top of page
  • Writer's pictureAlanna Grayce

Episode 47: IRISH LEGENDS: St Patrick himself!!!

Happy St Patrick’s day y'all!!!!! Buckle in for a fun one!

So St Patrick is the patron saint and the national apostle of Ireland, which is kind of hilarious. Imagine. The national flower, national flag, and national apostle. LOL

Anyway, so St Patty is so well known today because he is credited with bringing Christianity to pagan ancient Ireland in the 5th century, and is probably responsible at least in part for the Christianization of the Picts and the Anglo- Saxons. Broadly, the ancient Celts.

St Patrick was born in Britain, and at age 16 he was kidnapped from his family’s villa (he was the son of a church deacon and a minor community official) by Irish raiders and carried to Ireland to become a slave. He spent six years in slavery in Ireland as a herdsmen, and during this time he focused fervently on his faith to get him through. Patrick had a prophetic dream one day, that there was a ship prepared to leave and he was supposed to escape on it, so he did. He ran, and he got passage on that ship back to Britain.

While he was in Britain he came near to starvation and actually was briefly in captivity again- lots of slavery, love that, thanks Rome- before he finally was reunited with his family. After this return, though, he has written that he had a dream wherein he was told that he needed to return to Ireland to help them. He was deeply moved by this, but was very unsure about returning for a very long time- and I mean who could blame him? He was held there in slavery and honestly probably had some PTSD from that experience. I don’t know if anything exceptionally awful happened to him while he was in slavery (like sexual abuse, starvation, beatings, etc.) but then isn’t slavery itself awful enough?

Once he got back to Ireland, though, he was absolutely convicted that this is what he should be doing, and he was confident in his mission. He journeyed all over Ireland, making connections with the kings and local officials, teaching Christianity and baptizing new converts.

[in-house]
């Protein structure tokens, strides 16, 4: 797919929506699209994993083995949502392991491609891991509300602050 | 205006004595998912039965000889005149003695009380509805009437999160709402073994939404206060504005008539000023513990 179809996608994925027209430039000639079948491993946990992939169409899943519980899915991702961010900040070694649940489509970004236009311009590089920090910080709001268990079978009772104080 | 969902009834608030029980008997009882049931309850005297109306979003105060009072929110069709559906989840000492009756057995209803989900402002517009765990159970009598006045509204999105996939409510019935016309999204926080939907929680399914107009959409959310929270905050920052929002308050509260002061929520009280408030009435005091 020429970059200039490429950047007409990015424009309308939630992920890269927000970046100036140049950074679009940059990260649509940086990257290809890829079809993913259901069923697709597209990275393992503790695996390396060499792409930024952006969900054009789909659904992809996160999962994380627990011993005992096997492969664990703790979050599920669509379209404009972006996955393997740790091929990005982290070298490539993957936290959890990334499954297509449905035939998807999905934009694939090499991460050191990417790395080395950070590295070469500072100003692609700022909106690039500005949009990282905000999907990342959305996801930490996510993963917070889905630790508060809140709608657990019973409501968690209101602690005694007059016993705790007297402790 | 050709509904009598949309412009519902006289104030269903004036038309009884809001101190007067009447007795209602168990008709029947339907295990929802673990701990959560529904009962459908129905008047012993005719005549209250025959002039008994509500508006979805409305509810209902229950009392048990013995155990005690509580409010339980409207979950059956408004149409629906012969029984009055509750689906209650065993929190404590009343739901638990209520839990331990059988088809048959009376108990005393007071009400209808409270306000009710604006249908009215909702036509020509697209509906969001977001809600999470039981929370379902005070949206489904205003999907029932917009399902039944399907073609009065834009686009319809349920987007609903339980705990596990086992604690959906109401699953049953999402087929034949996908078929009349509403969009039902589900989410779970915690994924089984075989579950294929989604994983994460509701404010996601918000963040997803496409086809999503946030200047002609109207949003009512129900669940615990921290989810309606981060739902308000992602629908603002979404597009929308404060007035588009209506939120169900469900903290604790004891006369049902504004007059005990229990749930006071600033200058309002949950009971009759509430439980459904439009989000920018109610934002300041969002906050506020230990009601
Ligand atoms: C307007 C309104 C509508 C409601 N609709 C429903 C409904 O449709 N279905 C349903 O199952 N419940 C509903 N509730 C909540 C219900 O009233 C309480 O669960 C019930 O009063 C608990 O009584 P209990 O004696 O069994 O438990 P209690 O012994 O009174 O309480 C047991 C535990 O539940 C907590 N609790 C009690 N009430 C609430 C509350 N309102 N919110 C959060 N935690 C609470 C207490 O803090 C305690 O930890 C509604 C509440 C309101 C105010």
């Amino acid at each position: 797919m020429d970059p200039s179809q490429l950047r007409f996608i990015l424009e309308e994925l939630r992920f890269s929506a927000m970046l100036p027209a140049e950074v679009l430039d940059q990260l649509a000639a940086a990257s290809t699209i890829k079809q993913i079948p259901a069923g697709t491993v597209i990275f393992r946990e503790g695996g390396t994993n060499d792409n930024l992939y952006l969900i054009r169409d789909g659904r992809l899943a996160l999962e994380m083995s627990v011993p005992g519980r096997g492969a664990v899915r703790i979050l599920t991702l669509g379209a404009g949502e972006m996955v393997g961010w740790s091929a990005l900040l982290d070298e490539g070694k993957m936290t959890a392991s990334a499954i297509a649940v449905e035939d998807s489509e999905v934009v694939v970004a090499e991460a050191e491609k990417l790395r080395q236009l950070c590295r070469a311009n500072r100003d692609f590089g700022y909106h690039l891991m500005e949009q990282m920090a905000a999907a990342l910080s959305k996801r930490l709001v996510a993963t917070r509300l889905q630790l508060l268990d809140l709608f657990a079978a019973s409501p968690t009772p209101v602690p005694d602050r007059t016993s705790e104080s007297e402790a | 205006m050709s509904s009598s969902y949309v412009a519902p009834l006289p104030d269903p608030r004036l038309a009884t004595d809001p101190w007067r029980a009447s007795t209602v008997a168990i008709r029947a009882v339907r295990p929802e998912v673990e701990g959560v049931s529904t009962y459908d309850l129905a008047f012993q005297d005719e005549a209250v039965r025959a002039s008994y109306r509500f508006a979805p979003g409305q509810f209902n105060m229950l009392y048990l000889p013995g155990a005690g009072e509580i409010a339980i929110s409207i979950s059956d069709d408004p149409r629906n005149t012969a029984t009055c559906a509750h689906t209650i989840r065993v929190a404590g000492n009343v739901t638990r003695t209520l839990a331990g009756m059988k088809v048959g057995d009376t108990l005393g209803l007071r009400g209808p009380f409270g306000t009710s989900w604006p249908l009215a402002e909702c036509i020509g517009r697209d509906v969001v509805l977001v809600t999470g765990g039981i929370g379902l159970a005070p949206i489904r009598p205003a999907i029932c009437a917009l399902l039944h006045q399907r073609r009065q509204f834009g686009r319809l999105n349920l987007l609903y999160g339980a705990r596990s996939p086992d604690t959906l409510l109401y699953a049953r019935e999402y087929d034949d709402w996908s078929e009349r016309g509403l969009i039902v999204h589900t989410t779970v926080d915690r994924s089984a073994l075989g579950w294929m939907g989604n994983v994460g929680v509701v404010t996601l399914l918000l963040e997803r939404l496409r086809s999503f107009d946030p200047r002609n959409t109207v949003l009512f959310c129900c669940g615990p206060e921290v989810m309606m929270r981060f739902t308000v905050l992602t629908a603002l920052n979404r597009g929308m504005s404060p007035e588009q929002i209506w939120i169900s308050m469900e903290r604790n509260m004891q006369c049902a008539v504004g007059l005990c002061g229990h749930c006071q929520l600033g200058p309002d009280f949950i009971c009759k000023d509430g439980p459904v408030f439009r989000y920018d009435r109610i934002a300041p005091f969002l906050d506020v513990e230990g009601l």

Patrick lived in constant danger of martyrdom, even though he was very careful to remain as humble, kind, and fair to all as possible- something a lot of modern day Christians could learn from. Y’all heard me, going on missions for personal gain is no bueno and acting better than everyone else is not Christ-like. Just saying. Patrick had that figured out a WHILE ago.

His writings are incredibly unique and important, as it is incredibly rare that an important religious person’s diary had shared his thoughts, fears, and ultimately the innerworkings of his soul the way the Patrick did. One critic of his has said that Patrick’s “moral and spiritual greatness” shone through every sentence he wrote. This is even evident publicly as Patrick is well known for his Letter to Coroticus, which is a denunciation of British mistreatment of Irish Christians. This is important because many Britons throughout ALL of history have preferred to ignore the plights of the Irish (or sometimes even make them worse) rather than standing up for them.

All of this factual background is to set up for the legends that have come from his existence. I am going to tell y’all some awesome stories, ok?

So one of the less known, but really important legends about St Patrick involves him debating with the ancient Celtic hero Oisin. Now, in Celtic mythology, Oisin was a Fianna- a legendary group of ancient kind of demi-god like heroes led by Fionn mac Cumhail. Oisin feel in love with Niamh, a Celtic goddess and a queen of the land of eternal youth, so Oisin went there to live with her for several hundred years. This allowed him to maintain his youth and his strength- but eventually he got homesick for Ireland, so Niamh allowed him to return home as long as he stayed on his horse and NEVER touched the ground. IMPORTANT.

No surprise, this was super disappointing for him thought because he realized that Ireland had changed over the centuries he had been gone, and that all of his friends he had known were dead. So he’s like aight, I’m gonna go back to the Otherworld I guess.

As Oisin’s on his way back he sees a man struggling to lift a stone. Oisin wants to help him, so he leans over from his saddle to help, but the saddle breaks and he falls. As soon as he touched the ground, he began to age rapidly, turning into a feeble old man- moreso reflecting the age he should be after a few centuries.